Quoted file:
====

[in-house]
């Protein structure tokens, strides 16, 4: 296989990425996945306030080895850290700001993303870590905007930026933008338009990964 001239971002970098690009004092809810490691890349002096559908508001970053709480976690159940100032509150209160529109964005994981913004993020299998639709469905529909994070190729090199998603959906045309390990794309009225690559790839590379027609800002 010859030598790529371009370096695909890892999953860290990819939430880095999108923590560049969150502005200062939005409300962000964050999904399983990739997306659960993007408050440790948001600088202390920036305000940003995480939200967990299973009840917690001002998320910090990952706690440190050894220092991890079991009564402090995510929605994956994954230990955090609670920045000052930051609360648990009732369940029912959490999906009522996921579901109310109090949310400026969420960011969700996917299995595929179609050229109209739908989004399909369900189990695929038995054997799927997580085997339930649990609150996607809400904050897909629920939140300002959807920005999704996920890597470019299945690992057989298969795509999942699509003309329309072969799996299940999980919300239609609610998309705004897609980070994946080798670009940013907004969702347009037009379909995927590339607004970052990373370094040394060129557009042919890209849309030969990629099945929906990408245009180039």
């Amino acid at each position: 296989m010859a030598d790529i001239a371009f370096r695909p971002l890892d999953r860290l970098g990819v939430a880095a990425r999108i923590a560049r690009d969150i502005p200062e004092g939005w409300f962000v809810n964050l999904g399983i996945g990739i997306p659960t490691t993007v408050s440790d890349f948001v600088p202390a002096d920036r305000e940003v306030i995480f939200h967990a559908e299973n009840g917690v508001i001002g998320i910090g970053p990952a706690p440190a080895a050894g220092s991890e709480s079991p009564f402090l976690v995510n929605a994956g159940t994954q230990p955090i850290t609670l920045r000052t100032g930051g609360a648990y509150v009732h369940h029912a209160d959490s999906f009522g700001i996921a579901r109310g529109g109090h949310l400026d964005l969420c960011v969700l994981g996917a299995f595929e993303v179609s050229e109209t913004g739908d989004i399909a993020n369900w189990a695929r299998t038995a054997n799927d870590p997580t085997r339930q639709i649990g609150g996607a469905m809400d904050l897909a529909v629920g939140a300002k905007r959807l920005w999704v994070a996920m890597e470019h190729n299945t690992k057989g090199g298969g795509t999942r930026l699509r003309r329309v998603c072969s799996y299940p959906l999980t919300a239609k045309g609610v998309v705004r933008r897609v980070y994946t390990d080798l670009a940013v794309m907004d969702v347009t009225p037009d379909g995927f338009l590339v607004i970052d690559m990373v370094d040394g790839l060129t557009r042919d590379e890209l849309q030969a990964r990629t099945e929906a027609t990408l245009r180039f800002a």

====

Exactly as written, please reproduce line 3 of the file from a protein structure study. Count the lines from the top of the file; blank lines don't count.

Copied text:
């Amino acid at each position: 296989m010859a030598d790529i001239a371009f370096r695909p971002l890892d999953r860290l970098g990819v939430a880095a990425r999108i923590a560049r690009d969150i502005p200062e004092g939005w409300f962000v809810n964050l999904g399983i996945g990739i997306p659960t490691t993007v408050s440790d890349f948001v600088p202390a002096d920036r305000e940003v306030i995480f939200h967990a559908e299973n009840g917690v508001i001002g998320i910090g970053p990952a706690p440190a080895a050894g220092s991890e709480s079991p009564f402090l976690v995510n929605a994956g159940t994954q230990p955090i850290t609670l920045r000052t100032g930051g609360a648990y509150v009732h369940h029912a209160d959490s999906f009522g700001i996921a579901r109310g529109g109090h949310l400026d964005l969420c960011v969700l994981g996917a299995f595929e993303v179609s050229e109209t913004g739908d989004i399909a993020n369900w189990a695929r299998t038995a054997n799927d870590p997580t085997r339930q639709i649990g609150g996607a469905m809400d904050l897909a529909v629920g939140a300002k905007r959807l920005w999704v994070a996920m890597e470019h190729n299945t690992k057989g090199g298969g795509t999942r930026l699509r003309r329309v998603c072969s799996y299940p959906l999980t919300a239609k045309g609610v998309v705004r933008r897609v980070y994946t390990d080798l670009a940013v794309m907004d969702v347009t009225p037009d379909g995927f338009l590339v607004i970052d690559m990373v370094d040394g790839l060129t557009r042919d590379e890209l849309q030969a990964r990629t099945e929906a027609t990408l245009r180039f800002a």